What a difference a decade makes. Today Allele Biotech is a top oligo service provider all around the country with customers in all of America’s major academic institutions. Currently, we are the sole oligo provider on the University of California San Diego’s central purchasing site, Marketplace; a collaboration designed to provide top quality oligonucleotides to UCSD research departments while saving them thousands of dollars annually. We now produce many of our own oligo synthesis and modification reagents, further cutting the costs to our valuable customers which enabled us to continue operations this last year without raising prices due to the worldwide acetonitrile shortage which more than quadrupled in cost! Allele Biotech has stood out over the years not only to our loyal customers but other oligo providers as well. Less than 5 years into our operation we were approached by one of the well known, top three, oligo providers in an attempt to buy us out! We resisted and are still here to proudly serve the research community with the Allele brand!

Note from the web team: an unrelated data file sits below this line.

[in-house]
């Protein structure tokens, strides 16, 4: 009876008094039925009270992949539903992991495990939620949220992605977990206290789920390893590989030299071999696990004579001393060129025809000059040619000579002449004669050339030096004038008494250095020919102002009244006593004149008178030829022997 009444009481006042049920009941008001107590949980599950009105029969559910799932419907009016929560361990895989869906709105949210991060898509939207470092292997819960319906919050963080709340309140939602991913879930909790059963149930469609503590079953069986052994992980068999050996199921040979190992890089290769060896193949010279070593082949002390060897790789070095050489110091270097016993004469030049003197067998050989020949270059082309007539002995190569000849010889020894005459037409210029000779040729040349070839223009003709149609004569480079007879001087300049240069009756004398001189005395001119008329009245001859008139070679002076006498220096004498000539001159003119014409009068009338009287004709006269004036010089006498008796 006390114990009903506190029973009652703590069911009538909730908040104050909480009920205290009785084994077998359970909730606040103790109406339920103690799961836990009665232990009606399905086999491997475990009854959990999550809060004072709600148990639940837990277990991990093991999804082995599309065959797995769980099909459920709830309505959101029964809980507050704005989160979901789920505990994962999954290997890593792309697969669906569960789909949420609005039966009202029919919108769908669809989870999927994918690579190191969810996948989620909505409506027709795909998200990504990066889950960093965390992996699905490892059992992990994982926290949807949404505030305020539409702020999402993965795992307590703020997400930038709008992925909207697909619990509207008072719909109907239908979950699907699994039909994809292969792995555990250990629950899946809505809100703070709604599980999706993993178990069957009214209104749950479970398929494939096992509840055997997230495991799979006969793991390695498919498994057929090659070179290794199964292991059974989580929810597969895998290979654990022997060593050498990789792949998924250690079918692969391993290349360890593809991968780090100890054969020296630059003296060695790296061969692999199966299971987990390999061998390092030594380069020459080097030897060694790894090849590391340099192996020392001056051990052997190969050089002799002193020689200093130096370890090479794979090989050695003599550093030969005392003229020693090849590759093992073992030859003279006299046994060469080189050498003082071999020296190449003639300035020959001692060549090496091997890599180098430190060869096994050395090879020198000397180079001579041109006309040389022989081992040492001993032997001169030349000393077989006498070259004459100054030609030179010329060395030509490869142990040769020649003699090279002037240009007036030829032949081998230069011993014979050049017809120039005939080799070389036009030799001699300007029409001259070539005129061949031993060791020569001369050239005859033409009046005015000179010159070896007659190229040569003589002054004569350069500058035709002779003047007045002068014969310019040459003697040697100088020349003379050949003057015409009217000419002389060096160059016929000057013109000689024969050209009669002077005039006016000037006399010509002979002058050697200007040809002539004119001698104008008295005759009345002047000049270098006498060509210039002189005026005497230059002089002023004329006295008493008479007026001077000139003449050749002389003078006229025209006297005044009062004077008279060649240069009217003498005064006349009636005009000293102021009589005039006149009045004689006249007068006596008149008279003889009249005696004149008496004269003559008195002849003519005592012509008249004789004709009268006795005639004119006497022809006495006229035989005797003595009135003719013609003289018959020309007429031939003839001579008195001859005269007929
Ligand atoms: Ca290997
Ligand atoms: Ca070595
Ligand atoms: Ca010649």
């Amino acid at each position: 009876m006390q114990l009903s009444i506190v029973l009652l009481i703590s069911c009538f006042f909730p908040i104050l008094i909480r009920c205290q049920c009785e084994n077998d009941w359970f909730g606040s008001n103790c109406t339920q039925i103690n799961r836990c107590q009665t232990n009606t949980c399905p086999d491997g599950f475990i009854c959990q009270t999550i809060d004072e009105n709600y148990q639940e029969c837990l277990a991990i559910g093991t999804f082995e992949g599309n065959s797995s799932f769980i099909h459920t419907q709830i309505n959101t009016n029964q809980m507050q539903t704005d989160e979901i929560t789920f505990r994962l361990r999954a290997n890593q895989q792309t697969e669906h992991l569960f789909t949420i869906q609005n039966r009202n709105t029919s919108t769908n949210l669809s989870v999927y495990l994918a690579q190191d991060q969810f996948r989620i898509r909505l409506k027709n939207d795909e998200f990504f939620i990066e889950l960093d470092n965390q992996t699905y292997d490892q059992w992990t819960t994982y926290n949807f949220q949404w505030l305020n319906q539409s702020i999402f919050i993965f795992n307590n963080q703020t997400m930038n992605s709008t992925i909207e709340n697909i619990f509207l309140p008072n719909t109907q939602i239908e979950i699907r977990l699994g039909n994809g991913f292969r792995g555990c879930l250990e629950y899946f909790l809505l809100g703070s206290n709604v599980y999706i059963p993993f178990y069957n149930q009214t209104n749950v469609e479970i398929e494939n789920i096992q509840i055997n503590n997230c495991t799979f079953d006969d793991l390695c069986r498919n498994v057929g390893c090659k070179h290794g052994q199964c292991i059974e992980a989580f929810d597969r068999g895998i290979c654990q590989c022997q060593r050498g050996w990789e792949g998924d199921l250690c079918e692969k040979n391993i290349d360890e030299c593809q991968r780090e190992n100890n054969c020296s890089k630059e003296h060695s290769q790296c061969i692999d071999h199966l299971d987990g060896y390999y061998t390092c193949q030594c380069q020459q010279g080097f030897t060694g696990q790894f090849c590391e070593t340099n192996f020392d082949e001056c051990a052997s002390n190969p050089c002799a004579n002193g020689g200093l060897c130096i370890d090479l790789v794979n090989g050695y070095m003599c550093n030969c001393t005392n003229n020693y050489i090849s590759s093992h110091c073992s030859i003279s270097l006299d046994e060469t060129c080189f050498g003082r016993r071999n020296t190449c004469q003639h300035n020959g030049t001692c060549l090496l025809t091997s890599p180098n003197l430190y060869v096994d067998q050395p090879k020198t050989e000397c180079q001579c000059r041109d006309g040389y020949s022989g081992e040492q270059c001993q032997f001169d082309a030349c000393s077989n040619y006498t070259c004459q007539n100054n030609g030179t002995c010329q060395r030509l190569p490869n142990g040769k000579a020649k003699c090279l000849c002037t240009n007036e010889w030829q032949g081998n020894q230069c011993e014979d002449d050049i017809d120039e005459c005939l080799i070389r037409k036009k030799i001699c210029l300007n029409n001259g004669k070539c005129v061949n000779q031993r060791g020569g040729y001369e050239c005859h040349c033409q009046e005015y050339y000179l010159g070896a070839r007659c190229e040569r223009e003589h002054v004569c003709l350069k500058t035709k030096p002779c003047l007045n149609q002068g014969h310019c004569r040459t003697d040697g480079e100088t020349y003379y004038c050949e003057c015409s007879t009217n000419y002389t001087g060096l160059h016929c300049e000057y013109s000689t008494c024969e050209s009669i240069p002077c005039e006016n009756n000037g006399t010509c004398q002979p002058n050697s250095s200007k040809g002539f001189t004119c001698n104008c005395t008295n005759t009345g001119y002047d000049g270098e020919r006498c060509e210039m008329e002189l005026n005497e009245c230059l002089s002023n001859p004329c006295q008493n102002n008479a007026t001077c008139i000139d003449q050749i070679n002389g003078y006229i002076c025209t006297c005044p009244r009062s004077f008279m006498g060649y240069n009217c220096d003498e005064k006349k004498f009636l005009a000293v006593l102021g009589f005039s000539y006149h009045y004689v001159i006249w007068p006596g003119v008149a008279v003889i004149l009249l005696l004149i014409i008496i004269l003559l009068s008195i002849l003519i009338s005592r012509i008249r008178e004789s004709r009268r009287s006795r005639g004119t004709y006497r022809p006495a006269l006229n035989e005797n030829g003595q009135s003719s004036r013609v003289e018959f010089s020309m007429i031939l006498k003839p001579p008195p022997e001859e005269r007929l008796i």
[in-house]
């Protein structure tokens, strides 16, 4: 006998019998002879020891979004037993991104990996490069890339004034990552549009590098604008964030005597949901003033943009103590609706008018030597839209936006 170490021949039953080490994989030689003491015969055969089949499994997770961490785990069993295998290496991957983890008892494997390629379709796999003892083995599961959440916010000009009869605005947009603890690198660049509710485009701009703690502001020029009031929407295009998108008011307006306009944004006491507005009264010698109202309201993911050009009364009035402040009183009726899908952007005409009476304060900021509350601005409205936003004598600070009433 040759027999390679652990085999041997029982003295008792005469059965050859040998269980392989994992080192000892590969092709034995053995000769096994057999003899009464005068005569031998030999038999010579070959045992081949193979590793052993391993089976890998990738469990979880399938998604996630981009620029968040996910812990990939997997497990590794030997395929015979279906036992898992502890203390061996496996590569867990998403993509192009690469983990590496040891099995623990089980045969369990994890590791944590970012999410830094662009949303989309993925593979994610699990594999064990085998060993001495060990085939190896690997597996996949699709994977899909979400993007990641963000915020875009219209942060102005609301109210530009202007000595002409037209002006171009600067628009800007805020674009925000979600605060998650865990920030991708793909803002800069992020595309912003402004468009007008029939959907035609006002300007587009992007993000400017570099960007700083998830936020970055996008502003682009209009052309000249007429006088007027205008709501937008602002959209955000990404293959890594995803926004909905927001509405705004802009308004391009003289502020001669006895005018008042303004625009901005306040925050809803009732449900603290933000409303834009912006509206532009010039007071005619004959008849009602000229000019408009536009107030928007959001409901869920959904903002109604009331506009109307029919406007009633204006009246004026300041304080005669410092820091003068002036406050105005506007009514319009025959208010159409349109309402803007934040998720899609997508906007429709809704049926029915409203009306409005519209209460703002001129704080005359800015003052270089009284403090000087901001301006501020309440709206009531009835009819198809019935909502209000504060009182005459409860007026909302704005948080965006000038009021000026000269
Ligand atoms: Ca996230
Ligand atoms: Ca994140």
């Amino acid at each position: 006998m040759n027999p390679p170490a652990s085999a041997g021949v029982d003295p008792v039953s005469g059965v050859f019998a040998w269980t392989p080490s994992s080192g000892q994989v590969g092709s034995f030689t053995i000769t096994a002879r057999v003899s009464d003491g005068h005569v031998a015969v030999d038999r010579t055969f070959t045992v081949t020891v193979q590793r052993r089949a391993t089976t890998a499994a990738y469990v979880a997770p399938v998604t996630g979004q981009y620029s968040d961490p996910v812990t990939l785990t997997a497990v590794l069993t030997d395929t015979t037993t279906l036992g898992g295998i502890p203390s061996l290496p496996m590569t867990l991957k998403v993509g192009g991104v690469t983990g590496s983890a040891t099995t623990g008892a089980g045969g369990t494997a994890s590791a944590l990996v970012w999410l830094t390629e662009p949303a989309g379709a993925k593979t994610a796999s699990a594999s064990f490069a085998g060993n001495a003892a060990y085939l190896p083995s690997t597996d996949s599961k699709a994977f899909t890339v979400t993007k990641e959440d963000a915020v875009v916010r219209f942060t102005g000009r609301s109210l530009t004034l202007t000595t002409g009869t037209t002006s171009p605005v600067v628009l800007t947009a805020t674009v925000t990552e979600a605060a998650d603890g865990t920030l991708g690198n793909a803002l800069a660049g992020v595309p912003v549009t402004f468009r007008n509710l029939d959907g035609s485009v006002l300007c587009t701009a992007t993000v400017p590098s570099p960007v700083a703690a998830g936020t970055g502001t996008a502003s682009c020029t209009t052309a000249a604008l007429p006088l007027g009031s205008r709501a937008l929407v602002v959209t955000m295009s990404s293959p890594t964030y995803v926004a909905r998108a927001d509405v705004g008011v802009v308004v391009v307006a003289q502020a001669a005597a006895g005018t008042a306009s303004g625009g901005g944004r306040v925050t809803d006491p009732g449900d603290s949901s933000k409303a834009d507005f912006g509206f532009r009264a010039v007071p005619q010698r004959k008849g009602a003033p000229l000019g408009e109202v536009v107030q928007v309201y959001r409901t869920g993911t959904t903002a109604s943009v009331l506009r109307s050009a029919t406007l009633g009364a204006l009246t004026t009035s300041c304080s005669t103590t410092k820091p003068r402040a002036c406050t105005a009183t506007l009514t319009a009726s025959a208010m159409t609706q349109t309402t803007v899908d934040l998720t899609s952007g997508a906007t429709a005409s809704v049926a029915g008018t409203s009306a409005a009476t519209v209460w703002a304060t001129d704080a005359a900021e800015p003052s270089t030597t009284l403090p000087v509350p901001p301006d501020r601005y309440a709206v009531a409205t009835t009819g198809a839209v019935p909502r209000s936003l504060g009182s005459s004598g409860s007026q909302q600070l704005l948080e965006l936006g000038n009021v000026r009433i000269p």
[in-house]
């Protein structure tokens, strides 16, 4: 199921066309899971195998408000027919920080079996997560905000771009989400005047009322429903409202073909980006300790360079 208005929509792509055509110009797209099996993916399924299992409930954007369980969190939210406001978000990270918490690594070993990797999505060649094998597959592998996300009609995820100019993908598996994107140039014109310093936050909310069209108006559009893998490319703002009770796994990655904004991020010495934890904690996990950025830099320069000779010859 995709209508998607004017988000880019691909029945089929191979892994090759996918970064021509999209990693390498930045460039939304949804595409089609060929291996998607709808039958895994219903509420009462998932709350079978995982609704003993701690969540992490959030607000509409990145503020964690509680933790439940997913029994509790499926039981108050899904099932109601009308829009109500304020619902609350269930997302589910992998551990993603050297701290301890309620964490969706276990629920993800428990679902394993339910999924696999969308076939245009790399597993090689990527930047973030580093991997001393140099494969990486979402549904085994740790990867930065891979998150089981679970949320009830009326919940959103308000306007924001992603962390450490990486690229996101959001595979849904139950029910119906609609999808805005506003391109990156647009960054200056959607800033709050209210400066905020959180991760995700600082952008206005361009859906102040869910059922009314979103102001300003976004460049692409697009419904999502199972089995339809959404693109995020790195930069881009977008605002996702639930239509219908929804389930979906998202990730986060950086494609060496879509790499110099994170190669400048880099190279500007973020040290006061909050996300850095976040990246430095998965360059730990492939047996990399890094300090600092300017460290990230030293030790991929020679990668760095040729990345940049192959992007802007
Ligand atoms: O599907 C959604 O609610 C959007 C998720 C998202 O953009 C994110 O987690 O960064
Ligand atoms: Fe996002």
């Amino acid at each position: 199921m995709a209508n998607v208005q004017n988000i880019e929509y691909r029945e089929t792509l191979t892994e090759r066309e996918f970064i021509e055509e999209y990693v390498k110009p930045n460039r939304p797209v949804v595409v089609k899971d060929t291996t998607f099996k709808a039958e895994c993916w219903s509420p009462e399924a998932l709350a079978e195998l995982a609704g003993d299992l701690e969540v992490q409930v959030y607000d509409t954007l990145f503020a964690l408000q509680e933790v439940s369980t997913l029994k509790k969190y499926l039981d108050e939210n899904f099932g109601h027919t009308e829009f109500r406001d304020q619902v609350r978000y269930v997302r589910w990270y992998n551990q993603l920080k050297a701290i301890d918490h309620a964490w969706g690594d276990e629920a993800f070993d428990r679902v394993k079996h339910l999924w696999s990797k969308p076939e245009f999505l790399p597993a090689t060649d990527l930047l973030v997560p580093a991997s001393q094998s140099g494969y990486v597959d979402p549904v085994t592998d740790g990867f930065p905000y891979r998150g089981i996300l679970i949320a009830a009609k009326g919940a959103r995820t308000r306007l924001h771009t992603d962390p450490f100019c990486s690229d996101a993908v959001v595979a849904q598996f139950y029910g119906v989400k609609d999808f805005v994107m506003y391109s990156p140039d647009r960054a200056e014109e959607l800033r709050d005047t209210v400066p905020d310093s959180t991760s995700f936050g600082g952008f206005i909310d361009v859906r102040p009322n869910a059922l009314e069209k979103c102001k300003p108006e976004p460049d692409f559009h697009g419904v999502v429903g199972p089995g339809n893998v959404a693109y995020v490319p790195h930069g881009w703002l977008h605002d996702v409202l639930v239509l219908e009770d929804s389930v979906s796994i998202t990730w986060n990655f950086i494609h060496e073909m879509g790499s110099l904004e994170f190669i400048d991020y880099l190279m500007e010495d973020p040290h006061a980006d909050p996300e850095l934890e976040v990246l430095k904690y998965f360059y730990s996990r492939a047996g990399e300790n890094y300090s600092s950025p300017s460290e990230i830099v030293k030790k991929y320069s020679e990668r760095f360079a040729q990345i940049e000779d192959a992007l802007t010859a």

It all started with oligos…Now ten years later we want to honor our accomplishment by giving away a FREE month of oligos to one lucky customer! To enter you must be an Allele Biotech Facebook fan or friend. A winner will be randomly selected from our friends/fan pool on Sunday, February 14th, 1210 at noon. That lucky winner will receive FREE oligos for the month of March 2010! Limitations apply. Click here for terms and conditions.

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Q&A About Choosing Modified Oligos

Allele’s New Products of the Week, Oct 19-26, 2009: DNA oligonucleotide synthesis reagents dA, dT, dC, dG controlled pore glass (CPG) beads for oligo synthesis. With previously launched CPG beads and phosphoramidites for modified oligos, this product line now provides the most essential materials for oligo synthesis by university core facilities, company internal oligo production groups, or commercial oligo providers at significantly reduced prices.